In 1986, Robin McCombs worked as an apartment building manager in San Francisco. One day she was cleaning the basement and found an old trunk.
She the trunk brought upstairs, then she bust open the lock. She couldn’t waht she found inside. The contents belong to Emmie Ozment. In 1942, Emmie was dying of cancer. She packed up the trunk and left instructions for it to be sent to her son. Only it never happened.
McCombs’ conscience was working overtime. She wanted to return the trunk to the proper family. It contained heirlooms including a wedding dress and Emmie Ozment’s diaries. McCombs searched for the family until 1993 without success. She was moving out of state and got her friend JoAnne Gardner to take over the search.
Gardner worked for the Mormon Church and had dabbled in genealogy. She made the trunk and it’s contents a project for a group of girls she taught. She turned the girls loose on research. A year later they located Emmie Ozment’s relative in Alabama.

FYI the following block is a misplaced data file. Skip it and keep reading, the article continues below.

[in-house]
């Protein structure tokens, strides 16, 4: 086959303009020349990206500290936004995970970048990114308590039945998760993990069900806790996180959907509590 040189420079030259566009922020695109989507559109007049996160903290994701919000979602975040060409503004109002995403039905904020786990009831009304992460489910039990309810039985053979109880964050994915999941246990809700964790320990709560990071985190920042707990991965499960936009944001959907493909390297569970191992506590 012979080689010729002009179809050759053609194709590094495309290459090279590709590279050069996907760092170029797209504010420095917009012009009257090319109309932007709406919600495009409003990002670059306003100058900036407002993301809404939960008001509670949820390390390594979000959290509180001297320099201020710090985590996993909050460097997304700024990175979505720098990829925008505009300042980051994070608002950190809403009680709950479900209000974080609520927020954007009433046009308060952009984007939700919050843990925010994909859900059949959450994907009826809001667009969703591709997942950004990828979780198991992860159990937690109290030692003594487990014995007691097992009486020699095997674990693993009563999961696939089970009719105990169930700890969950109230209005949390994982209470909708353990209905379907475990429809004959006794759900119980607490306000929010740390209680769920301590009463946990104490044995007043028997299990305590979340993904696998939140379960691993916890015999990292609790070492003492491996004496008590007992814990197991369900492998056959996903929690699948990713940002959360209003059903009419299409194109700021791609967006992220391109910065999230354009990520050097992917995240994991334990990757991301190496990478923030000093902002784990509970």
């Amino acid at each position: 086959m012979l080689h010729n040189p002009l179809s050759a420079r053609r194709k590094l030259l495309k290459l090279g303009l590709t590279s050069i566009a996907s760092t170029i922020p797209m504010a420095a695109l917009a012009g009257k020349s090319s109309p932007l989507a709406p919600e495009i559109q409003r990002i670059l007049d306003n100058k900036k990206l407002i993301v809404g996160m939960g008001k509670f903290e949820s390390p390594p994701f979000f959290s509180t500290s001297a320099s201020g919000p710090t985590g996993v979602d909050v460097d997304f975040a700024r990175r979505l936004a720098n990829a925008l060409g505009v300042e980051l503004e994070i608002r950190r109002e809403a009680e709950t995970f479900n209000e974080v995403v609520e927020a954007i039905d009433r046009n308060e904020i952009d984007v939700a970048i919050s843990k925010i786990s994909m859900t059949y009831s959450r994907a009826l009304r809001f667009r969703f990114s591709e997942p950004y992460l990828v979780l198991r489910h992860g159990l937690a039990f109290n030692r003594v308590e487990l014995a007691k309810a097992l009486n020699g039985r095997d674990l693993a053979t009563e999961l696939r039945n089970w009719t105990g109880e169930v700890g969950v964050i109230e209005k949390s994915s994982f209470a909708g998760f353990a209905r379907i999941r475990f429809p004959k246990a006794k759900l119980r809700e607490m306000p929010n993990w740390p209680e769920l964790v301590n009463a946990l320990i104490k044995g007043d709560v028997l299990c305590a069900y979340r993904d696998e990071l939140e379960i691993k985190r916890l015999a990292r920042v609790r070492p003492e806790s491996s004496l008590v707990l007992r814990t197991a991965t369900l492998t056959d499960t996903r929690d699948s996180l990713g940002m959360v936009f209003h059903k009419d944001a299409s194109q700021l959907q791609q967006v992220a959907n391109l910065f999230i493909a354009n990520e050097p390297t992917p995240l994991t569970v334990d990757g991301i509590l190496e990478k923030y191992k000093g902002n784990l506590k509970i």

The person didn’t want the trunk but thought a relative lived in Orland, CA. In 1995, Gardner gave the woman the trunk with a guarantee that she’d find Emmie’s granddaughters. Their whereabouts were unknown so the search continued.
Gardner continued to work on Emmie Ozment’s genealogy. In February 2006, she broke the code. She found three of Emmie’s granddaughters in the California marriage records. One of them, Joan McColgan, lived in Napa. She was ecstatic to hear about the trunk.
20 years after the trunk was discovered, it passed into the hands of Emmie’s granddaughter, Joan. The diaries and other items have reconnection Joan to a history she thought was long gone.